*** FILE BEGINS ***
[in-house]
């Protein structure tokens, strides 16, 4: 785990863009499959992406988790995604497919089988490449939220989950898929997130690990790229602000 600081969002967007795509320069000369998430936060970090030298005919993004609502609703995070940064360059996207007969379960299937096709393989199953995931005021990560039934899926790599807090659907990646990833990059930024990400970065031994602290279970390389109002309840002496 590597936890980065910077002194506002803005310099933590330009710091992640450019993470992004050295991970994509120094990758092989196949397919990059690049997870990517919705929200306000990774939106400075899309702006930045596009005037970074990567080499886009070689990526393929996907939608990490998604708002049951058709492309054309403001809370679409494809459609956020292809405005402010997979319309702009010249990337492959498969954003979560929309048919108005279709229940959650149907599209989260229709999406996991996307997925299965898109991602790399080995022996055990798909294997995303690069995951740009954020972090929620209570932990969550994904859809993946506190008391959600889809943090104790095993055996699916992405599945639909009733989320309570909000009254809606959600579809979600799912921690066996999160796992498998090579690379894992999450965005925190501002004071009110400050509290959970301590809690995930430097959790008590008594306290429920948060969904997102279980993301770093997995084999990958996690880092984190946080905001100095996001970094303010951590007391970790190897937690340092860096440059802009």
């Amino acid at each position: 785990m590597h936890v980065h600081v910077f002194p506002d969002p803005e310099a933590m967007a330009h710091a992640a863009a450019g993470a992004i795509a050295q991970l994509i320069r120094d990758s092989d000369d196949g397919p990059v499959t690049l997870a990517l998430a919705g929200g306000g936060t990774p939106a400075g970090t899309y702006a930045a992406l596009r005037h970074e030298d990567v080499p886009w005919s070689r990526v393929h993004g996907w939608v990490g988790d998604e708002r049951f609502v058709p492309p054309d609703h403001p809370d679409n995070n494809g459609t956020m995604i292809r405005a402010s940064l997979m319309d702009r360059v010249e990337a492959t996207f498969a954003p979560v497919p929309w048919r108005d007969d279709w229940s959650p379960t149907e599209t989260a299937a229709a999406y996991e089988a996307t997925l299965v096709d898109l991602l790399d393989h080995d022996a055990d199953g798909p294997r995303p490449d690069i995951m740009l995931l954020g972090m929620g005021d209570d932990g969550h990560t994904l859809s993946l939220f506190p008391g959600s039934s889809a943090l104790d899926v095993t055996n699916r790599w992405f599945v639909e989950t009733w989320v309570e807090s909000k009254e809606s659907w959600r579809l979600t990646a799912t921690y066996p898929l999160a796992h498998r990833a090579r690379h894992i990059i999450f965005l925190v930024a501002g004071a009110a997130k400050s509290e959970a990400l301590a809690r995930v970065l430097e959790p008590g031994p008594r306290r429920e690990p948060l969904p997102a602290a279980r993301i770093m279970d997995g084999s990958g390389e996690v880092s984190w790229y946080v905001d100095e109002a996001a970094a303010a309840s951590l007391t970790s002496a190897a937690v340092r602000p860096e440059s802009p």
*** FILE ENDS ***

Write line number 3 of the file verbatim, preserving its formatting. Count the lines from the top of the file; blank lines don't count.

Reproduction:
């Amino acid at each position: 785990m590597h936890v980065h600081v910077f002194p506002d969002p803005e310099a933590m967007a330009h710091a992640a863009a450019g993470a992004i795509a050295q991970l994509i320069r120094d990758s092989d000369d196949g397919p990059v499959t690049l997870a990517l998430a919705g929200g306000g936060t990774p939106a400075g970090t899309y702006a930045a992406l596009r005037h970074e030298d990567v080499p886009w005919s070689r990526v393929h993004g996907w939608v990490g988790d998604e708002r049951f609502v058709p492309p054309d609703h403001p809370d679409n995070n494809g459609t956020m995604i292809r405005a402010s940064l997979m319309d702009r360059v010249e990337a492959t996207f498969a954003p979560v497919p929309w048919r108005d007969d279709w229940s959650p379960t149907e599209t989260a299937a229709a999406y996991e089988a996307t997925l299965v096709d898109l991602l790399d393989h080995d022996a055990d199953g798909p294997r995303p490449d690069i995951m740009l995931l954020g972090m929620g005021d209570d932990g969550h990560t994904l859809s993946l939220f506190p008391g959600s039934s889809a943090l104790d899926v095993t055996n699916r790599w992405f599945v639909e989950t009733w989320v309570e807090s909000k009254e809606s659907w959600r579809l979600t990646a799912t921690y066996p898929l999160a796992h498998r990833a090579r690379h894992i990059i999450f965005l925190v930024a501002g004071a009110a997130k400050s509290e959970a990400l301590a809690r995930v970065l430097e959790p008590g031994p008594r306290r429920e690990p948060l969904p997102a602290a279980r993301i770093m279970d997995g084999s990958g390389e996690v880092s984190w790229y946080v905001d100095e109002a996001a970094a303010a309840s951590l007391t970790s002496a190897a937690v340092r602000p860096e440059s802009p």